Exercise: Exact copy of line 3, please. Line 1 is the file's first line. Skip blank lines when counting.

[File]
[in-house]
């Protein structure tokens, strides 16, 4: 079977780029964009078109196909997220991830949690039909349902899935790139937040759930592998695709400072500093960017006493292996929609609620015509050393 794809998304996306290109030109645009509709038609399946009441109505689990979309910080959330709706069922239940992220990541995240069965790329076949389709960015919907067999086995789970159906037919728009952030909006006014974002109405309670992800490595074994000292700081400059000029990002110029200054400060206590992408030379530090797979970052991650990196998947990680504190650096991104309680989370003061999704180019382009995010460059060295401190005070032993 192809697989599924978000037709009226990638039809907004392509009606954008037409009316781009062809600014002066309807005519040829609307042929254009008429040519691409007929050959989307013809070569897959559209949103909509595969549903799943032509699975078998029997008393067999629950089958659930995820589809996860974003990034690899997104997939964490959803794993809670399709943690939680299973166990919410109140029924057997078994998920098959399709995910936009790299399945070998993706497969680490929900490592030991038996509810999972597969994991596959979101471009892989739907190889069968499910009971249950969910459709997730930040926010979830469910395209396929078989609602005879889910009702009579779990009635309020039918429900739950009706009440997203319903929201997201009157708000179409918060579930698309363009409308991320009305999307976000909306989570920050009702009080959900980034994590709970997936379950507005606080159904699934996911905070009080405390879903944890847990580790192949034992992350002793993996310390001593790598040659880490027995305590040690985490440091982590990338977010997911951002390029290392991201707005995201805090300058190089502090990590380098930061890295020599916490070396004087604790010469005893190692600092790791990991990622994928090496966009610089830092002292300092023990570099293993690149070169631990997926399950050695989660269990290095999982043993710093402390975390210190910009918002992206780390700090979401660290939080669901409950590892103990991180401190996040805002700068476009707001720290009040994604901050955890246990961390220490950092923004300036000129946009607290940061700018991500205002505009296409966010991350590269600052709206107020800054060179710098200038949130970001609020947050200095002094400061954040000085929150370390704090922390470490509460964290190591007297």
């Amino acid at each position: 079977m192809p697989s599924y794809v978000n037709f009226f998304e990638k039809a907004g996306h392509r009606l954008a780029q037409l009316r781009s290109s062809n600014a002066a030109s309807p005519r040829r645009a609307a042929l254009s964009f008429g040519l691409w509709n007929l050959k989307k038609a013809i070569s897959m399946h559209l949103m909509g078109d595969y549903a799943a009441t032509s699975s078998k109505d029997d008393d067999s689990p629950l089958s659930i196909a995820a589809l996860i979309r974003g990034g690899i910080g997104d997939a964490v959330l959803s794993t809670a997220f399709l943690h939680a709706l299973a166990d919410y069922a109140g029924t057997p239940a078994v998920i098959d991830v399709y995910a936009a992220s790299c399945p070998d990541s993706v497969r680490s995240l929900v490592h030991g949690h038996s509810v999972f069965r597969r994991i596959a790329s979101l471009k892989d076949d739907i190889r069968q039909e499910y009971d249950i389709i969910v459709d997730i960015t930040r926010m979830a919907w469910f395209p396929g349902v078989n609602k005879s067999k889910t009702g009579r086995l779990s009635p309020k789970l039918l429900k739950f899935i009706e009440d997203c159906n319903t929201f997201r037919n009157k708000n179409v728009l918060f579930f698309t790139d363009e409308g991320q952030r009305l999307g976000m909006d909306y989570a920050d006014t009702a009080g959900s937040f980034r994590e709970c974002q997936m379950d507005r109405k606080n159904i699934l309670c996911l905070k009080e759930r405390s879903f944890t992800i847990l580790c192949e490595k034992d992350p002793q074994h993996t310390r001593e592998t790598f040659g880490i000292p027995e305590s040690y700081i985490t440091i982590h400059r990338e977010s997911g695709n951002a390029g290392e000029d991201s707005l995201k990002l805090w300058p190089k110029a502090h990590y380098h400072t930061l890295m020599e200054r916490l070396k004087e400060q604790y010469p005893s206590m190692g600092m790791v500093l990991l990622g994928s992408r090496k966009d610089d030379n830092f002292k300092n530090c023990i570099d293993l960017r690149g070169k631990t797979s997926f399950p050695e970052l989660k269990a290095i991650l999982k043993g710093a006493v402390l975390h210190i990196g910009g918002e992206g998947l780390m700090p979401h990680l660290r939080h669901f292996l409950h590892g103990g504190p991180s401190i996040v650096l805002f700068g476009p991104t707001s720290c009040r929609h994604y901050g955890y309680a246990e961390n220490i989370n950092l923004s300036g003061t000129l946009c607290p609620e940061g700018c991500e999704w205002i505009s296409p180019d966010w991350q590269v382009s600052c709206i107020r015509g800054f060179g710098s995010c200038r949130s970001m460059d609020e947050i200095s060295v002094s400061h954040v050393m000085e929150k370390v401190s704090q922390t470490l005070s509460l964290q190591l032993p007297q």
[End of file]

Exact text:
């Amino acid at each position: 079977m192809p697989s599924y794809v978000n037709f009226f998304e990638k039809a907004g996306h392509r009606l954008a780029q037409l009316r781009s290109s062809n600014a002066a030109s309807p005519r040829r645009a609307a042929l254009s964009f008429g040519l691409w509709n007929l050959k989307k038609a013809i070569s897959m399946h559209l949103m909509g078109d595969y549903a799943a009441t032509s699975s078998k109505d029997d008393d067999s689990p629950l089958s659930i196909a995820a589809l996860i979309r974003g990034g690899i910080g997104d997939a964490v959330l959803s794993t809670a997220f399709l943690h939680a709706l299973a166990d919410y069922a109140g029924t057997p239940a078994v998920i098959d991830v399709y995910a936009a992220s790299c399945p070998d990541s993706v497969r680490s995240l929900v490592h030991g949690h038996s509810v999972f069965r597969r994991i596959a790329s979101l471009k892989d076949d739907i190889r069968q039909e499910y009971d249950i389709i969910v459709d997730i960015t930040r926010m979830a919907w469910f395209p396929g349902v078989n609602k005879s067999k889910t009702g009579r086995l779990s009635p309020k789970l039918l429900k739950f899935i009706e009440d997203c159906n319903t929201f997201r037919n009157k708000n179409v728009l918060f579930f698309t790139d363009e409308g991320q952030r009305l999307g976000m909006d909306y989570a920050d006014t009702a009080g959900s937040f980034r994590e709970c974002q997936m379950d507005r109405k606080n159904i699934l309670c996911l905070k009080e759930r405390s879903f944890t992800i847990l580790c192949e490595k034992d992350p002793q074994h993996t310390r001593e592998t790598f040659g880490i000292p027995e305590s040690y700081i985490t440091i982590h400059r990338e977010s997911g695709n951002a390029g290392e000029d991201s707005l995201k990002l805090w300058p190089k110029a502090h990590y380098h400072t930061l890295m020599e200054r916490l070396k004087e400060q604790y010469p005893s206590m190692g600092m790791v500093l990991l990622g994928s992408r090496k966009d610089d030379n830092f002292k300092n530090c023990i570099d293993l960017r690149g070169k631990t797979s997926f399950p050695e970052l989660k269990a290095i991650l999982k043993g710093a006493v402390l975390h210190i990196g910009g918002e992206g998947l780390m700090p979401h990680l660290r939080h669901f292996l409950h590892g103990g504190p991180s401190i996040v650096l805002f700068g476009p991104t707001s720290c009040r929609h994604y901050g955890y309680a246990e961390n220490i989370n950092l923004s300036g003061t000129l946009c607290p609620e940061g700018c991500e999704w205002i505009s296409p180019d966010w991350q590269v382009s600052c709206i107020r015509g800054f060179g710098s995010c200038r949130s970001m460059d609020e947050i200095s060295v002094s400061h954040v050393m000085e929150k370390v401190s704090q922390t470490l005070s509460l964290q190591l032993p007297q």